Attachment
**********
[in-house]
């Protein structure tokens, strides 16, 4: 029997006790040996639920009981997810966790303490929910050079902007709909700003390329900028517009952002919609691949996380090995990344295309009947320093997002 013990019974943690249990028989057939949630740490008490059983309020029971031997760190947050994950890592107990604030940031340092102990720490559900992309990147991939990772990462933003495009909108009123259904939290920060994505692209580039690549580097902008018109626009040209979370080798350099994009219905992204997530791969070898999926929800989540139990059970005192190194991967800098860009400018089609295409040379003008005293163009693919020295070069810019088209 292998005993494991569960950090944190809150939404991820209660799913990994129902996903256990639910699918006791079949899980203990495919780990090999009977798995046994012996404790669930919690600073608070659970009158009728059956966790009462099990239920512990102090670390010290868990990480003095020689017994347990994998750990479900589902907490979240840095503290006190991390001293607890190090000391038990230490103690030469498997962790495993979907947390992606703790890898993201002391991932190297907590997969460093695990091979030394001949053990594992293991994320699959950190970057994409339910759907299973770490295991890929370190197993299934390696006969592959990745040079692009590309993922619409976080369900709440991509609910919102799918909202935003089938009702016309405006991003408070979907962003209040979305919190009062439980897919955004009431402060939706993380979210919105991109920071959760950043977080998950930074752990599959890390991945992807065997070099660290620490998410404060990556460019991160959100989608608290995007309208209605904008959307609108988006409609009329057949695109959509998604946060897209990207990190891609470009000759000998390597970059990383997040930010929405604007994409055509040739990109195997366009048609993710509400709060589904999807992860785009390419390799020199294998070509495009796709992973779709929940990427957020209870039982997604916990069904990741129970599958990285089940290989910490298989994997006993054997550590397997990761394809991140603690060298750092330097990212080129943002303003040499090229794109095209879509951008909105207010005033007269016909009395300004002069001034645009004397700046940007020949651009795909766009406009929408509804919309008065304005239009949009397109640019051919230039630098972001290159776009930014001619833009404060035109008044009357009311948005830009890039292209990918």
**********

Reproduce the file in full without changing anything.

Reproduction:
[in-house]
């Protein structure tokens, strides 16, 4: 029997006790040996639920009981997810966790303490929910050079902007709909700003390329900028517009952002919609691949996380090995990344295309009947320093997002 013990019974943690249990028989057939949630740490008490059983309020029971031997760190947050994950890592107990604030940031340092102990720490559900992309990147991939990772990462933003495009909108009123259904939290920060994505692209580039690549580097902008018109626009040209979370080798350099994009219905992204997530791969070898999926929800989540139990059970005192190194991967800098860009400018089609295409040379003008005293163009693919020295070069810019088209 292998005993494991569960950090944190809150939404991820209660799913990994129902996903256990639910699918006791079949899980203990495919780990090999009977798995046994012996404790669930919690600073608070659970009158009728059956966790009462099990239920512990102090670390010290868990990480003095020689017994347990994998750990479900589902907490979240840095503290006190991390001293607890190090000391038990230490103690030469498997962790495993979907947390992606703790890898993201002391991932190297907590997969460093695990091979030394001949053990594992293991994320699959950190970057994409339910759907299973770490295991890929370190197993299934390696006969592959990745040079692009590309993922619409976080369900709440991509609910919102799918909202935003089938009702016309405006991003408070979907962003209040979305919190009062439980897919955004009431402060939706993380979210919105991109920071959760950043977080998950930074752990599959890390991945992807065997070099660290620490998410404060990556460019991160959100989608608290995007309208209605904008959307609108988006409609009329057949695109959509998604946060897209990207990190891609470009000759000998390597970059990383997040930010929405604007994409055509040739990109195997366009048609993710509400709060589904999807992860785009390419390799020199294998070509495009796709992973779709929940990427957020209870039982997604916990069904990741129970599958990285089940290989910490298989994997006993054997550590397997990761394809991140603690060298750092330097990212080129943002303003040499090229794109095209879509951008909105207010005033007269016909009395300004002069001034645009004397700046940007020949651009795909766009406009929408509804919309008065304005239009949009397109640019051919230039630098972001290159776009930014001619833009404060035109008044009357009311948005830009890039292209990918």